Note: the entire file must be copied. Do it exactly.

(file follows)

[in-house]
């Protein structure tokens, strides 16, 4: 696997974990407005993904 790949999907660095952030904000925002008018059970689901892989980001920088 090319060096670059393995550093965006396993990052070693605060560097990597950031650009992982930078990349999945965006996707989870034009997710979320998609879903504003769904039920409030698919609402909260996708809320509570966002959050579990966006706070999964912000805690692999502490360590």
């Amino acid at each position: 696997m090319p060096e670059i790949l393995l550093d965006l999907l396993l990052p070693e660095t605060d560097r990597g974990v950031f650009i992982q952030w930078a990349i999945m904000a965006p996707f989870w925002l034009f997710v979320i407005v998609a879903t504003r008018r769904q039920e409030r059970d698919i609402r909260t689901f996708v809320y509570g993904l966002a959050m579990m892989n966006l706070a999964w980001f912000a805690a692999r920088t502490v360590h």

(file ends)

[in-house]
């Protein structure tokens, strides 16, 4: 696997974990407005993904 790949999907660095952030904000925002008018059970689901892989980001920088 090319060096670059393995550093965006396993990052070693605060560097990597950031650009992982930078990349999945965006996707989870034009997710979320998609879903504003769904039920409030698919609402909260996708809320509570966002959050579990966006706070999964912000805690692999502490360590």
């Amino acid at each position: 696997m090319p060096e670059i790949l393995l550093d965006l999907l396993l990052p070693e660095t605060d560097r990597g974990v950031f650009i992982q952030w930078a990349i999945m904000a965006p996707f989870w925002l034009f997710v979320i407005v998609a879903t504003r008018r769904q039920e409030r059970d698919i609402r909260t689901f996708v809320y509570g993904l966002a959050m579990m892989n966006l706070a999964w980001f912000a805690a692999r920088t502490v360590h």